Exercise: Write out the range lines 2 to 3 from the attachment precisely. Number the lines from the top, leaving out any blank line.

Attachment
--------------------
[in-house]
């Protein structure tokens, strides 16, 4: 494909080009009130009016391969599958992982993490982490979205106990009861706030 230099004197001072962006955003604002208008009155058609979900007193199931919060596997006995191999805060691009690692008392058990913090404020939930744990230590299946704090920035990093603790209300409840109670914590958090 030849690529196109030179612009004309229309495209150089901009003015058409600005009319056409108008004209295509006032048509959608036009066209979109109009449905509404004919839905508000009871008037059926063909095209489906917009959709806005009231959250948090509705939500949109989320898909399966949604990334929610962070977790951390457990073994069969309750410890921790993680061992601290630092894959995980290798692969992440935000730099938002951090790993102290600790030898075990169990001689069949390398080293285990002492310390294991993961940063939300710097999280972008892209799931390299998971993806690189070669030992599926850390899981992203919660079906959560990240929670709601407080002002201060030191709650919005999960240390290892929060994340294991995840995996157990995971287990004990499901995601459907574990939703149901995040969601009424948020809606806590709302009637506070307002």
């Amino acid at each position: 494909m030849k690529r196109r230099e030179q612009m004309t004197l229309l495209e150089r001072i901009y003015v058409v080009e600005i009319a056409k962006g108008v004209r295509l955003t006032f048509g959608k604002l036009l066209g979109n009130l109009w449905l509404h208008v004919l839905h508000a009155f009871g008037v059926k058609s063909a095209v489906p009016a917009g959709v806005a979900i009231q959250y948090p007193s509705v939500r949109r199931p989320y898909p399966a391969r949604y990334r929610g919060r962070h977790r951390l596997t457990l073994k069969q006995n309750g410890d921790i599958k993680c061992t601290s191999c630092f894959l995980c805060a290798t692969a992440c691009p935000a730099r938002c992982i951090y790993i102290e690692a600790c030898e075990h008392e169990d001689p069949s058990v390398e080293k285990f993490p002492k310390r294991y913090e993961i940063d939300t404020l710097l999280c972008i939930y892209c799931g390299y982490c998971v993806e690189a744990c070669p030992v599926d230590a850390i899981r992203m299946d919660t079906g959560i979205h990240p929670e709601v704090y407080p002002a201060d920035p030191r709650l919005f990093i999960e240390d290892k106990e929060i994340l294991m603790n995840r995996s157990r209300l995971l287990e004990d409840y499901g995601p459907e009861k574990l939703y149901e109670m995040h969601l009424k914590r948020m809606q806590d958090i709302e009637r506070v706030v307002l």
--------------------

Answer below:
């Protein structure tokens, strides 16, 4: 494909080009009130009016391969599958992982993490982490979205106990009861706030 230099004197001072962006955003604002208008009155058609979900007193199931919060596997006995191999805060691009690692008392058990913090404020939930744990230590299946704090920035990093603790209300409840109670914590958090 030849690529196109030179612009004309229309495209150089901009003015058409600005009319056409108008004209295509006032048509959608036009066209979109109009449905509404004919839905508000009871008037059926063909095209489906917009959709806005009231959250948090509705939500949109989320898909399966949604990334929610962070977790951390457990073994069969309750410890921790993680061992601290630092894959995980290798692969992440935000730099938002951090790993102290600790030898075990169990001689069949390398080293285990002492310390294991993961940063939300710097999280972008892209799931390299998971993806690189070669030992599926850390899981992203919660079906959560990240929670709601407080002002201060030191709650919005999960240390290892929060994340294991995840995996157990995971287990004990499901995601459907574990939703149901995040969601009424948020809606806590709302009637506070307002």
């Amino acid at each position: 494909m030849k690529r196109r230099e030179q612009m004309t004197l229309l495209e150089r001072i901009y003015v058409v080009e600005i009319a056409k962006g108008v004209r295509l955003t006032f048509g959608k604002l036009l066209g979109n009130l109009w449905l509404h208008v004919l839905h508000a009155f009871g008037v059926k058609s063909a095209v489906p009016a917009g959709v806005a979900i009231q959250y948090p007193s509705v939500r949109r199931p989320y898909p399966a391969r949604y990334r929610g919060r962070h977790r951390l596997t457990l073994k069969q006995n309750g410890d921790i599958k993680c061992t601290s191999c630092f894959l995980c805060a290798t692969a992440c691009p935000a730099r938002c992982i951090y790993i102290e690692a600790c030898e075990h008392e169990d001689p069949s058990v390398e080293k285990f993490p002492k310390r294991y913090e993961i940063d939300t404020l710097l999280c972008i939930y892209c799931g390299y982490c998971v993806e690189a744990c070669p030992v599926d230590a850390i899981r992203m299946d919660t079906g959560i979205h990240p929670e709601v704090y407080p002002a201060d920035p030191r709650l919005f990093i999960e240390d290892k106990e929060i994340l294991m603790n995840r995996s157990r209300l995971l287990e004990d409840y499901g995601p459907e009861k574990l939703y149901e109670m995040h969601l009424k914590r948020m809606q806590d958090i709302e009637r506070v706030v307002l």